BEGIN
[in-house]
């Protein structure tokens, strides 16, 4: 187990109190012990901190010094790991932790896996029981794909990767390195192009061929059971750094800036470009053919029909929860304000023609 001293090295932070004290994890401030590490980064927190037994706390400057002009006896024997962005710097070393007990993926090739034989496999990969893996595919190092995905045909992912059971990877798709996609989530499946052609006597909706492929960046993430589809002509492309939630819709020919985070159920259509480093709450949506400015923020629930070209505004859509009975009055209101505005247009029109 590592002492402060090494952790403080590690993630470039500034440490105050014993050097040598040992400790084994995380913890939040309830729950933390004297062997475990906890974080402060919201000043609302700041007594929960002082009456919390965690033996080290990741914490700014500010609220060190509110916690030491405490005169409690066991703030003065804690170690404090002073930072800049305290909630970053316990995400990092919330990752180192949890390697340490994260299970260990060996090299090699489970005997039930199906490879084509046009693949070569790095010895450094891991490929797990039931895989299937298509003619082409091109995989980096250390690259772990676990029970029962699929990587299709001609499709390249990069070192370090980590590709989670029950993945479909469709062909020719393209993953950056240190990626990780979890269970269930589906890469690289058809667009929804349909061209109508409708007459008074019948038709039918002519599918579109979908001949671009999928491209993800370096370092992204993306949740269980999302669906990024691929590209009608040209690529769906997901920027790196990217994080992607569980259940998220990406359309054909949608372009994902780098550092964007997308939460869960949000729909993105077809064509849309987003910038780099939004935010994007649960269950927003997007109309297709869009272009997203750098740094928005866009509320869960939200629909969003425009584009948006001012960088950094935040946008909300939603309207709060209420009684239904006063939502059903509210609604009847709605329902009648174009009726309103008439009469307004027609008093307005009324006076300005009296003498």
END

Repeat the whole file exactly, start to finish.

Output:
[in-house]
């Protein structure tokens, strides 16, 4: 187990109190012990901190010094790991932790896996029981794909990767390195192009061929059971750094800036470009053919029909929860304000023609 001293090295932070004290994890401030590490980064927190037994706390400057002009006896024997962005710097070393007990993926090739034989496999990969893996595919190092995905045909992912059971990877798709996609989530499946052609006597909706492929960046993430589809002509492309939630819709020919985070159920259509480093709450949506400015923020629930070209505004859509009975009055209101505005247009029109 590592002492402060090494952790403080590690993630470039500034440490105050014993050097040598040992400790084994995380913890939040309830729950933390004297062997475990906890974080402060919201000043609302700041007594929960002082009456919390965690033996080290990741914490700014500010609220060190509110916690030491405490005169409690066991703030003065804690170690404090002073930072800049305290909630970053316990995400990092919330990752180192949890390697340490994260299970260990060996090299090699489970005997039930199906490879084509046009693949070569790095010895450094891991490929797990039931895989299937298509003619082409091109995989980096250390690259772990676990029970029962699929990587299709001609499709390249990069070192370090980590590709989670029950993945479909469709062909020719393209993953950056240190990626990780979890269970269930589906890469690289058809667009929804349909061209109508409708007459008074019948038709039918002519599918579109979908001949671009999928491209993800370096370092992204993306949740269980999302669906990024691929590209009608040209690529769906997901920027790196990217994080992607569980259940998220990406359309054909949608372009994902780098550092964007997308939460869960949000729909993105077809064509849309987003910038780099939004935010994007649960269950927003997007109309297709869009272009997203750098740094928005866009509320869960939200629909969003425009584009948006001012960088950094935040946008909300939603309207709060209420009684239904006063939502059903509210609604009847709605329902009648174009009726309103008439009469307004027609008093307005009324006076300005009296003498």